What keeps my attention during the dreary, fog-shrouded days of winter is a pair of sharp-shinned hawks or “sharpies” that hunt near our suburban landscape. A shelterbelt of big sage, wild rose, and red bark dogwood provides a nighttime runway between a public golf course and our back yard for wandering skunk and porcupine. Two seed feeders, a pair of thistle socks, a suet feeder, a small fishpond, and the decaying fruit of crabapple, cherry, and mulberry trees attract a multitude of small passerine and resident songbirds. Mourning and ringed-neck doves are attracted to birdseed that spills to the ground. Before a nearby housing development crowded our view of Rattlesnake Mountain, up to 80 California quail roosted in the spruce tree next to the driveway. Simply put, the setting is an “eat all you want” buffet for a stealthy predator hawk.

Our sharpies plot their next move from the naked branches of a towering maple, gnarly-bark Italian plum, or thorny black locust tree. Sharpies have been described as ‘pursuit hunters.” They appear as a blur of motion when they burst from cover to snatch a small bird. Their hapless prey is carried to a nearby perch or the ground for consumption, leaving only a pile of feathers as evidence of the carnivorous act.

Sharp-shinned hawks exhibit sexual dimorphism, a common trait for birds of prey. Females may be a third again larger (up to 15 inches body size) than males (10 to 11 inches). The disparity in size makes it difficult to tell the difference between a female Sharpie and the occasional Cooper’s hawk that also shows up in our back yard. According to field guides, sharp-shinned hawks have a squared off tail while the tail of the larger Cooper’s hawk is rounded. Sharpies also have a smaller head. Good luck telling the difference though, when they fly by at a top speed of 60 mph.

The majority of plundering action takes place in a narrow corridor between the south side of our house and a trio of tall arborvitae. A window over the kitchen sink allows for furtive observation. Just the other day I looked out the window and wondered, why no six-pack of goldfinches hanging on the thistle sock? Why no squabble between juncos and white-crowned sparrows over sunflower seeds? That’s when Nancy exclaimed, “A sharpie is on your Adirondack chair.”

I sprinted to the living room to get my camera, but when I got within shooting range a naïve sparrow flushed from in the twisted honeysuckle vine that hangs over our back patio. In the blink of an eye, the sharpie took off and plucked it from the air. Given the large number of sparrows that hang around our back porch, it’s unlikely the swift kill put a dent in their population. What the encounter provided though, was a classic example of how nature maintains a balance between predator and prey.


A Century of Small Bass in the Mid-Columbia

“Toss a spinner over by that rock pile,” my supervisor said. “Big bass move into this backwater slough to spawn.” As his subordinate, I felt obligated to obey.

The 3½-pound smallmouth bass hooked on my first cast served as a rousing introduction to a fish whose fighting prowess has destroyed more than one cheap spinning reel. The salient event occurred in White Bluffs slough nearly four decades ago, before the general public was allowed access to the heart of the Hanford Reach of the Columbia River. My supervisor had spent the previous two years using radio telemetry to study smallmouth bass migration behavior.

Smallmouth bass are sometimes referred to as bronzebacks, black bass, brown bass, white trout, redeyes, and smallies. Original range was limited to the Great Lakes region and large river systems that included the Ohio and upper Mississippi. Purported to possess “legendary sporting quality” and “delicious flesh,” it’s no surprise numerous introductions took place throughout North America beginning in the mid-19th century. Back then, anglers brought their favorite fish along when they moved to another part of the country.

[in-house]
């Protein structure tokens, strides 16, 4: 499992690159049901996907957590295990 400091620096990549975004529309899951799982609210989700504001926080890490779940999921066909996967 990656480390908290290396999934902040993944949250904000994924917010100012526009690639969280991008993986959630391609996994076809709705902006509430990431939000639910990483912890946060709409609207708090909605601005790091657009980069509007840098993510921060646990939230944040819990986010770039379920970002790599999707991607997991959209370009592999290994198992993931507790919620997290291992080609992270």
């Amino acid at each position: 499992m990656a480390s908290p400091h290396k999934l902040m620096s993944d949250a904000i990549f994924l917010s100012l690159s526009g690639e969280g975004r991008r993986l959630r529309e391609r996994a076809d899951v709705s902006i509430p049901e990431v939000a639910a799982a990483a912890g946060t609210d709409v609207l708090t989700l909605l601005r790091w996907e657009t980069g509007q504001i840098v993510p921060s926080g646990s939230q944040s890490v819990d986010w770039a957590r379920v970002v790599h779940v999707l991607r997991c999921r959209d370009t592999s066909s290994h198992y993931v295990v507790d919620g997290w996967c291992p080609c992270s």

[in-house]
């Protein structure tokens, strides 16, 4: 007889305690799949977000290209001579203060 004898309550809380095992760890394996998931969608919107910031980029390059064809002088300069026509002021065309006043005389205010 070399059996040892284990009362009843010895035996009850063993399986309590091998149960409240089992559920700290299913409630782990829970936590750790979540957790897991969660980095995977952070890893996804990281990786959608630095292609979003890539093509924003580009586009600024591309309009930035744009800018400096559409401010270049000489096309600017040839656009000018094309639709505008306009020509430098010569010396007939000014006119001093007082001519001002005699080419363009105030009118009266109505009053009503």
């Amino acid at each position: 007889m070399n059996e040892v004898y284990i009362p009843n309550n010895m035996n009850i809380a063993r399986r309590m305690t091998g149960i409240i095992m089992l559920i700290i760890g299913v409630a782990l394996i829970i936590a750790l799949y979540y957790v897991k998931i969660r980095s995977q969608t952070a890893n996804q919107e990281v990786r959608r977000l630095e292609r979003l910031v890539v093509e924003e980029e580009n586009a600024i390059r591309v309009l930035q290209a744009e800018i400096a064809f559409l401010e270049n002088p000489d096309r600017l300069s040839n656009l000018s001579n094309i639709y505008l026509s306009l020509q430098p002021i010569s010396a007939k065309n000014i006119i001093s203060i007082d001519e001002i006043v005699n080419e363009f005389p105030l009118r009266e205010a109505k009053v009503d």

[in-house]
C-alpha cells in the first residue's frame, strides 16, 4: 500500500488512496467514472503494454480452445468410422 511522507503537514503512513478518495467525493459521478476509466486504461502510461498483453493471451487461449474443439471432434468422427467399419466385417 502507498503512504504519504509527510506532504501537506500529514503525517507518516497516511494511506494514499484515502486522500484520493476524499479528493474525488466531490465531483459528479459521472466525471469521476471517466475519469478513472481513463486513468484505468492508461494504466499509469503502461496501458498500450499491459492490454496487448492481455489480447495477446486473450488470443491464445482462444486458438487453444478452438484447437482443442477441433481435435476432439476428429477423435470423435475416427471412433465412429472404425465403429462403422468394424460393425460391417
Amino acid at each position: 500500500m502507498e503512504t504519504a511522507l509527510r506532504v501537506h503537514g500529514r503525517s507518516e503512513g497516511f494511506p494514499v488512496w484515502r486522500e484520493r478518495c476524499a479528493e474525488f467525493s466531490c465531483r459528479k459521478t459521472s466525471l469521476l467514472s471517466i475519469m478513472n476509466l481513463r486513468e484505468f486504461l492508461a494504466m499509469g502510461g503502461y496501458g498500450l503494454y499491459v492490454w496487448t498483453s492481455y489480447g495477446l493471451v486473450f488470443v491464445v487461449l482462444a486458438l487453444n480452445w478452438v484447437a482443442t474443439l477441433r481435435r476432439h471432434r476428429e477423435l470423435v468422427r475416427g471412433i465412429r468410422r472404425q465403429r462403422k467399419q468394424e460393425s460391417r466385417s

Introduced to the mid-Columbia River in the 1920’s, smallmouth bass quickly established a popular sport fishery in the Yakima River. Early populations continued to spread throughout Columbia and Snake River reservoirs, the Hanford Reach, and associated tributary streams following the construction of mainstem dams. As evidence of their abundance, the three-rivers area near the Tri-Cities supports several bass tournaments each year. Lake Wallula (McNary Reservoir) has been described in “America’s Best Bass Fishing” and the Columbia River holds a top 25 ranking on Bassmaster magazine’s “best western bass lakes of the decade.”

Smallmouth move from winter holding areas in the Columbia River to the Yakima River and other tributary streams in early April. During the pre-spawn period, they hold in back eddies and deep holes near the bank, favoring instream cover that includes boulders, rootwads, and basalt cliffs. Bass are aggressive feeders and can be taken with spinners and flies when they frequent riffle-run habitat throughout the summer.

Two years ago, in early June, a buddy and I floated the lower Walla Walla River upstream of Nine-Mile Ranch in pontoon boats. Flows had recently dropped from late season snowmelt, providing 18 inches of visibility. Bank anglers and recreational rafters were both out in full force. We enticed smallmouth bass with 1/8-ounce Maribou jigs cast into deep swirl holes and hooked others from the cover of overhanging willows using a Bunny Leech fly pattern. I’ve since spoken to anglers who cast small spinners for bass as far upstream as the Mill Creek confluence.

Backwaters of the John Day Pool provide excellent action when adult bass stage near spawning beds located near sunken reefs and gravel patches. Throwing soft plastic baits and shallow diving plugs in Paterson and Crow Butte sloughs can lead to 50-fish days in May and June. Most boaters show up early to take advantage of the morning bite. In contrast, my regular fishing partner prefers to start at noontime, a choice that typically gets us home well after dark. “The best bite occurs at sunset,” Wayne tells me when catch rates are slow. “We can’t leave now,” he says, when fishing gets fast and furious.

Looking for non-stop action? If so, consider a summer float trip to the Hells Canyon Reach of the Snake River or the Grande Ronde and John Day Rivers. Multi-day trips offer families plenty of fun for small bass, whether tossing a surface popper with a fly rod or a 1/8-ounce jig and curly tail worm using ultra-light spinning gear. Impressive landscape and abundant wildlife enhances the experience. Guided trips are available starting at around $100 per person per day.